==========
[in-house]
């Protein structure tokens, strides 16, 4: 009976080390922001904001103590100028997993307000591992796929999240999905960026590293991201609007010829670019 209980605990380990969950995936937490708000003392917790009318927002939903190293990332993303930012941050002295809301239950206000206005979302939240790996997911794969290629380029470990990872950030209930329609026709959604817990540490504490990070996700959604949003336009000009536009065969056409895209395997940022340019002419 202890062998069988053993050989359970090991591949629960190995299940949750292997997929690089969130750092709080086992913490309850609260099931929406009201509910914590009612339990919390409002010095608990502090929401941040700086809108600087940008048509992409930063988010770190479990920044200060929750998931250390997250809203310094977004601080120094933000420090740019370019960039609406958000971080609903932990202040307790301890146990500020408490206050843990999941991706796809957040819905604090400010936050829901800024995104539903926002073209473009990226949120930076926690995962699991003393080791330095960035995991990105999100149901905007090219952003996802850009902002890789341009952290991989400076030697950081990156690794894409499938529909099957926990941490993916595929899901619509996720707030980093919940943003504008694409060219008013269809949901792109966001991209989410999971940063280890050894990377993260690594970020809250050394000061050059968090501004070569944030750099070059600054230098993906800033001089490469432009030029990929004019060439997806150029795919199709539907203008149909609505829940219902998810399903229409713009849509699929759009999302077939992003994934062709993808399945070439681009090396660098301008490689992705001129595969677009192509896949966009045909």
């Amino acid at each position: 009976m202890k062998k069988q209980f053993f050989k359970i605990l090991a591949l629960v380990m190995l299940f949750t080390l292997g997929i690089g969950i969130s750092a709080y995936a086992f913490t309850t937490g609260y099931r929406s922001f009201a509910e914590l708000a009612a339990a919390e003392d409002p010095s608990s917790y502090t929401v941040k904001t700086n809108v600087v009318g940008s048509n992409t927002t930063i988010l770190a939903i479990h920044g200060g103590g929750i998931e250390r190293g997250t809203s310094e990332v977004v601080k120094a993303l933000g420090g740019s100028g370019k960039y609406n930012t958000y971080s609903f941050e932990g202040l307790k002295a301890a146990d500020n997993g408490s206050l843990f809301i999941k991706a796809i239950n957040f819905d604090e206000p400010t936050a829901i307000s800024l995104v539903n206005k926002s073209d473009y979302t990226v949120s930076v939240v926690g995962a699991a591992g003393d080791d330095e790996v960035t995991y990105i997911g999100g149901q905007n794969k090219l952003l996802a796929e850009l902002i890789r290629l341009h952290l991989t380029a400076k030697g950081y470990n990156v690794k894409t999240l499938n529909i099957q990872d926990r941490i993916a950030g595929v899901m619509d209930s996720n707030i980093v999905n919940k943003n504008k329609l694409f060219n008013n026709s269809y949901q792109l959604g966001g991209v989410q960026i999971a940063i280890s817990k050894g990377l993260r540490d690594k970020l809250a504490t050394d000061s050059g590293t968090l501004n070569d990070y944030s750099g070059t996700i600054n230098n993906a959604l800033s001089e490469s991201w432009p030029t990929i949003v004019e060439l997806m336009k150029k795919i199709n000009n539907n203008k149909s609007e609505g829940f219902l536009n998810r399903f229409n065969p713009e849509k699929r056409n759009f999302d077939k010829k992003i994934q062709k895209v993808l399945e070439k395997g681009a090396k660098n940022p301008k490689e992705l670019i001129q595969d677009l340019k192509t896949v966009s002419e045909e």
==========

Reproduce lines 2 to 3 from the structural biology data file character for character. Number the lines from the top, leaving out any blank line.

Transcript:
């Protein structure tokens, strides 16, 4: 009976080390922001904001103590100028997993307000591992796929999240999905960026590293991201609007010829670019 209980605990380990969950995936937490708000003392917790009318927002939903190293990332993303930012941050002295809301239950206000206005979302939240790996997911794969290629380029470990990872950030209930329609026709959604817990540490504490990070996700959604949003336009000009536009065969056409895209395997940022340019002419 202890062998069988053993050989359970090991591949629960190995299940949750292997997929690089969130750092709080086992913490309850609260099931929406009201509910914590009612339990919390409002010095608990502090929401941040700086809108600087940008048509992409930063988010770190479990920044200060929750998931250390997250809203310094977004601080120094933000420090740019370019960039609406958000971080609903932990202040307790301890146990500020408490206050843990999941991706796809957040819905604090400010936050829901800024995104539903926002073209473009990226949120930076926690995962699991003393080791330095960035995991990105999100149901905007090219952003996802850009902002890789341009952290991989400076030697950081990156690794894409499938529909099957926990941490993916595929899901619509996720707030980093919940943003504008694409060219008013269809949901792109966001991209989410999971940063280890050894990377993260690594970020809250050394000061050059968090501004070569944030750099070059600054230098993906800033001089490469432009030029990929004019060439997806150029795919199709539907203008149909609505829940219902998810399903229409713009849509699929759009999302077939992003994934062709993808399945070439681009090396660098301008490689992705001129595969677009192509896949966009045909």
């Amino acid at each position: 009976m202890k062998k069988q209980f053993f050989k359970i605990l090991a591949l629960v380990m190995l299940f949750t080390l292997g997929i690089g969950i969130s750092a709080y995936a086992f913490t309850t937490g609260y099931r929406s922001f009201a509910e914590l708000a009612a339990a919390e003392d409002p010095s608990s917790y502090t929401v941040k904001t700086n809108v600087v009318g940008s048509n992409t927002t930063i988010l770190a939903i479990h920044g200060g103590g929750i998931e250390r190293g997250t809203s310094e990332v977004v601080k120094a993303l933000g420090g740019s100028g370019k960039y609406n930012t958000y971080s609903f941050e932990g202040l307790k002295a301890a146990d500020n997993g408490s206050l843990f809301i999941k991706a796809i239950n957040f819905d604090e206000p400010t936050a829901i307000s800024l995104v539903n206005k926002s073209d473009y979302t990226v949120s930076v939240v926690g995962a699991a591992g003393d080791d330095e790996v960035t995991y990105i997911g999100g149901q905007n794969k090219l952003l996802a796929e850009l902002i890789r290629l341009h952290l991989t380029a400076k030697g950081y470990n990156v690794k894409t999240l499938n529909i099957q990872d926990r941490i993916a950030g595929v899901m619509d209930s996720n707030i980093v999905n919940k943003n504008k329609l694409f060219n008013n026709s269809y949901q792109l959604g966001g991209v989410q960026i999971a940063i280890s817990k050894g990377l993260r540490d690594k970020l809250a504490t050394d000061s050059g590293t968090l501004n070569d990070y944030s750099g070059t996700i600054n230098n993906a959604l800033s001089e490469s991201w432009p030029t990929i949003v004019e060439l997806m336009k150029k795919i199709n000009n539907n203008k149909s609007e609505g829940f219902l536009n998810r399903f229409n065969p713009e849509k699929r056409n759009f999302d077939k010829k992003i994934q062709k895209v993808l399945e070439k395997g681009a090396k660098n940022p301008k490689e992705l670019i001129q595969d677009l340019k192509t896949v966009s002419e045909e």